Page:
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Laila Majnu movie: Review, Cast, Director

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Film: Laila Majnu

Cast: Avinash Tiwary, Tripti Dimri, Sumit Kaul, Mir Sarwar, Parmeet Sethi, Benjamin Gilani, Ruchika Kapoor, Sahiba Bali

Director: Sajid Ali


Rating: * * *

Taking its pages from classic folklore, Sajid Ali’s ‘Laila Majnu,’ set in infiltration free Kashmir, is a vivid, spell-binding and intimate new age musical ode to doomed love. Like Qais Bhatt (Avinash Tiwary) – the Majnu in the picture, proclaims, their story has already been written. Fate has scripted their love and the warring families can only put up hurdles along the way.

Laila (Tripti Dimri) is a self-aware, flirtatious young woman brought up in the lap of luxury by a doting father (Parmeet Sethi). She has all, but accepted her fate of an arranged marriage, but before she gets there she wants to experience love and romance-even if it is make-believe. So she, alongside Ambu (Sahiba Bali) clandestinely set out into the night to a cemetery nearby and promptly bumps into her fate-ordained Majnu, Qais – a romantic rogue with an urban legend all his own. But Laila is secretly enchanted by his passionate wooing and heartfelt declarations of love and their romance blossoms – only to be felled by a jealous cousin Ibban (Sumit Kaul) who has been indoctrinated to believe that his political ambitions need the ‘Laila’ seal for legitimacy and wider acceptance.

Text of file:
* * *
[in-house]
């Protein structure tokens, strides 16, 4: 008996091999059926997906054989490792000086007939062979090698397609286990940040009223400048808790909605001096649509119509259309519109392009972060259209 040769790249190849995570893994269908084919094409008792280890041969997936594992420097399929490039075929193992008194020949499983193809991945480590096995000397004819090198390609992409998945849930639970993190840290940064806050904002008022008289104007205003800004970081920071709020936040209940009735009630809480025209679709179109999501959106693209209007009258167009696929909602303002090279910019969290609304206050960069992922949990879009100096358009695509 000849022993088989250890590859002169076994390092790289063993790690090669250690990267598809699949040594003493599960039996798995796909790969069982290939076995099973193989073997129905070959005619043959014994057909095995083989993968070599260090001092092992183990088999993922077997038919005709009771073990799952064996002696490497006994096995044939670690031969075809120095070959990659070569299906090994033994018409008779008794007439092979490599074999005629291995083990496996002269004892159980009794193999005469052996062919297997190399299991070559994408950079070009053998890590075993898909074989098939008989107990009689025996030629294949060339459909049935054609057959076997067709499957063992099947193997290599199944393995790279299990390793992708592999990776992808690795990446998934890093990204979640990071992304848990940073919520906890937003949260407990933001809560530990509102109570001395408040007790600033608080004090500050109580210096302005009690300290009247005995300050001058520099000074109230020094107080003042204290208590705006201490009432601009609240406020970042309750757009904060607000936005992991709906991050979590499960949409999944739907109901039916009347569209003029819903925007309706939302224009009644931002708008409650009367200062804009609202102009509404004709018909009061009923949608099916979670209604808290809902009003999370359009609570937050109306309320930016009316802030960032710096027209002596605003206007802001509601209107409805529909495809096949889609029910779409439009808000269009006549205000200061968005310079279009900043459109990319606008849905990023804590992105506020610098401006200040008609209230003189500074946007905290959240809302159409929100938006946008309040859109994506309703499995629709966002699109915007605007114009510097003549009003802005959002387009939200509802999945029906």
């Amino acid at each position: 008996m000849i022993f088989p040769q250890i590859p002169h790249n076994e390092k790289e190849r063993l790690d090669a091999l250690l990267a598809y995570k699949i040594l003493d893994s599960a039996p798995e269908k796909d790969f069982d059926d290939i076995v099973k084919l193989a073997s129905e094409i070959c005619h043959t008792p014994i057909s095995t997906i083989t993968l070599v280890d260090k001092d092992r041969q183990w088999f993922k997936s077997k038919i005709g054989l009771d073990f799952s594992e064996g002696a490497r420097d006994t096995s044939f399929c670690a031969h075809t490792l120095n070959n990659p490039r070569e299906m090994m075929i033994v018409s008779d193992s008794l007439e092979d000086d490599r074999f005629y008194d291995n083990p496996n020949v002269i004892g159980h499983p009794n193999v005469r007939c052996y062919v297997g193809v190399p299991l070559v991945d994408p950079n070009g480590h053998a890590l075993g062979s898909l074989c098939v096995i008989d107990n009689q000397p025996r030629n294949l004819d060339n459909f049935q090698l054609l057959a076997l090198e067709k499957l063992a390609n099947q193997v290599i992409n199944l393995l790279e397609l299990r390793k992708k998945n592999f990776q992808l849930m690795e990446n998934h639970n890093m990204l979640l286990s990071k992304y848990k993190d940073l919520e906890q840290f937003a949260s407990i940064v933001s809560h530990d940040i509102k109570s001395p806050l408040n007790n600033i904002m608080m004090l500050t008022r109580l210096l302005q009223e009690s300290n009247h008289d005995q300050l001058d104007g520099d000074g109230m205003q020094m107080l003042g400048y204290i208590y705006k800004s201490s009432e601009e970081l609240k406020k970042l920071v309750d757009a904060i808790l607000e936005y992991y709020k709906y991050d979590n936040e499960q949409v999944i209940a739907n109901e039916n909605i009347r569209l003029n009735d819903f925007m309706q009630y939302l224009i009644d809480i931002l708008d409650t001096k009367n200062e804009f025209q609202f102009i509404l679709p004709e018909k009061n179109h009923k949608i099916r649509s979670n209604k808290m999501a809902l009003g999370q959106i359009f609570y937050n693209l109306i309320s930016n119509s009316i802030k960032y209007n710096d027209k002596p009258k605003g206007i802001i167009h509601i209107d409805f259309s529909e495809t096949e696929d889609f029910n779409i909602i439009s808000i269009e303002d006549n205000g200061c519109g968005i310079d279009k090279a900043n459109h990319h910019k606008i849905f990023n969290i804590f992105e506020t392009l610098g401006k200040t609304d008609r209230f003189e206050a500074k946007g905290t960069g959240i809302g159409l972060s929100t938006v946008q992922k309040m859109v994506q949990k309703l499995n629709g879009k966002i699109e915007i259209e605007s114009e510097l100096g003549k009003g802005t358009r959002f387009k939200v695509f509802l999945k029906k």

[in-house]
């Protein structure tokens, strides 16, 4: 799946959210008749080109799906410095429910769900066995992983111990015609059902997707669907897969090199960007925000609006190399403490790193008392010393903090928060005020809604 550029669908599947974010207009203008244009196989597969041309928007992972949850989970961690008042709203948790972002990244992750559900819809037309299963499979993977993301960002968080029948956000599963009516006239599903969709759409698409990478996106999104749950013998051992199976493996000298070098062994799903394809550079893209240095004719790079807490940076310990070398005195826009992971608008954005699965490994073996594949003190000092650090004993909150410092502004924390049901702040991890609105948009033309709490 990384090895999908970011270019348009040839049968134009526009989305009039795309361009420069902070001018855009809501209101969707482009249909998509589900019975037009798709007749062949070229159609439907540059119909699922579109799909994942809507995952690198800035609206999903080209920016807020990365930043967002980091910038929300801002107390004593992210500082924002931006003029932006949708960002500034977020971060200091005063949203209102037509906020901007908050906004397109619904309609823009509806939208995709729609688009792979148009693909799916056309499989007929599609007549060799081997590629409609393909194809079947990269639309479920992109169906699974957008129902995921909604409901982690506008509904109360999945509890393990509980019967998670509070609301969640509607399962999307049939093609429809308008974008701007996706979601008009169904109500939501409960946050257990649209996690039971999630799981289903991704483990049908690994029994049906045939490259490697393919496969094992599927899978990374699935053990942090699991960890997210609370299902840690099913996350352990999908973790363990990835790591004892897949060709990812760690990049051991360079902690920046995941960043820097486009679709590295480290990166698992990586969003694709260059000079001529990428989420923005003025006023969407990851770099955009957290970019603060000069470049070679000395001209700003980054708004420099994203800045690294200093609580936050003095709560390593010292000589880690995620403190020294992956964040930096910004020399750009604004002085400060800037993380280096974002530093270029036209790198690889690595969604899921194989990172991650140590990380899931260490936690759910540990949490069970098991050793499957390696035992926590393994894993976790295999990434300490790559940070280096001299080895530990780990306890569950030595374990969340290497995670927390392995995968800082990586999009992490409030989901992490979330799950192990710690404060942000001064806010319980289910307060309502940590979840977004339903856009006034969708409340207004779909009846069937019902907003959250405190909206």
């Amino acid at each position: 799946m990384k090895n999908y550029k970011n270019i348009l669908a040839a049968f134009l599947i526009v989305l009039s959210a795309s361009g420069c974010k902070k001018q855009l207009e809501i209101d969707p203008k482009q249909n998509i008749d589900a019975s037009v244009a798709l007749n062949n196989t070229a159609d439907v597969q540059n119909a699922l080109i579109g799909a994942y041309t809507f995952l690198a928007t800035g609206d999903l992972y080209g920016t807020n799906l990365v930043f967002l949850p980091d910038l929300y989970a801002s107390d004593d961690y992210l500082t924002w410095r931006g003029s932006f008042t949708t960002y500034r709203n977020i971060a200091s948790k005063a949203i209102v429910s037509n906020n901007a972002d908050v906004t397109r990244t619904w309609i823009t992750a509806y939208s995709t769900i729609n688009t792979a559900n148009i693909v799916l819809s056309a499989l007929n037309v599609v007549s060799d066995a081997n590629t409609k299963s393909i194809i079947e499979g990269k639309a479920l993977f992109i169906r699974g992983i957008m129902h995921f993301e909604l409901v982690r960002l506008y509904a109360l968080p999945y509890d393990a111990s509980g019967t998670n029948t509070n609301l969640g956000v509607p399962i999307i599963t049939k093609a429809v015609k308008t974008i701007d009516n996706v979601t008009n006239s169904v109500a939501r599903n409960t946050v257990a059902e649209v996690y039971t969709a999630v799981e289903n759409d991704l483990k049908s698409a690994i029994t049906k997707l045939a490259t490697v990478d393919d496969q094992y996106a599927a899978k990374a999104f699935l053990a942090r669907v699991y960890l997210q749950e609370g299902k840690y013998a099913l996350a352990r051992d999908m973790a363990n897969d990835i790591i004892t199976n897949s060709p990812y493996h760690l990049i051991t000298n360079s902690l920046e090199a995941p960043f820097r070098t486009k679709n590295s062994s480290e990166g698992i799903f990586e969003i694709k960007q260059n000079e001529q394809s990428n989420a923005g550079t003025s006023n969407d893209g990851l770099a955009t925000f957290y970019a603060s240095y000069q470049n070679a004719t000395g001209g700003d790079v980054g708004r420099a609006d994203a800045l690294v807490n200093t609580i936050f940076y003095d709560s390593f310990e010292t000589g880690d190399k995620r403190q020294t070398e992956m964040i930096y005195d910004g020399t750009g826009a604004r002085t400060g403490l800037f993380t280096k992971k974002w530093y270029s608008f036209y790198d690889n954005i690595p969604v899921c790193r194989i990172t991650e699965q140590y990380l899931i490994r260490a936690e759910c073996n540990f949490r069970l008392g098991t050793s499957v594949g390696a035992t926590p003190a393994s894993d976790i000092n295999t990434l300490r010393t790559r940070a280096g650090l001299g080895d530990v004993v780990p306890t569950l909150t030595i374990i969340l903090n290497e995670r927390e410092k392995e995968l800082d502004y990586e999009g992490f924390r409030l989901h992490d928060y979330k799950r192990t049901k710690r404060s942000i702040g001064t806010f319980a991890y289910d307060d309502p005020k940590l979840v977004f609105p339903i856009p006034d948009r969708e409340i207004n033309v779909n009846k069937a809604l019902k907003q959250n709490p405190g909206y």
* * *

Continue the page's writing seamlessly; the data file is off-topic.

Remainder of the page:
The scripting and dialogues by Imtiaz and his brother Sajid Ali is strong on realism, character development and emotional depth. Sajid’s helming is confident and assured. The first half showcases Laila while the second is devoted to Majnu. Both the lead characters Laila and Majnu have personalities that are vibrant and colourful. Laila may present herself as a breathless, mouthy, ingénue but she knows her own mind and is unafraid of standing up for her desires. When her husband abuses her she hits back and threatens him with public humiliation and divorce. Qais may be a charismatic rogue, but when true love strikes he gives it his all. For Laila, her marriage is a poison she must drink to keep her beloved father alive but for Qais, the never-ending loneliness proceeding the heartbreak is unbearable.

Imtiaz and Sajid fashion a story that sheds light on egos, conditioning, emotional culpability, and mental susceptibility. The connection between drugs, trauma and mental deterioration is subtly framed here. The romantic build-up takes recourse to ‘Maine Pyaar Kiya’ hyperbole, but it’s been treated as if paying homage to the all-time hit romance. Cinematographer Sayak Bhattacharya frames Kashmir with verdant eloquence while the smart cuts keep the tempo upbeat.

Hitesh Sonik’s rhythmic background score and Niladri Kumar, Joi Barua and Alif’s folk-based numbers lend a compelling ballad like intonation to the presentation. This star-crossed love story is imaginative and heart-breaking – powered by superb performances from the entire cast. Of course, Avinash Tiwary, Tripti Dimri and Sumit Kaul deserve special praise for making this an especially elevating experience!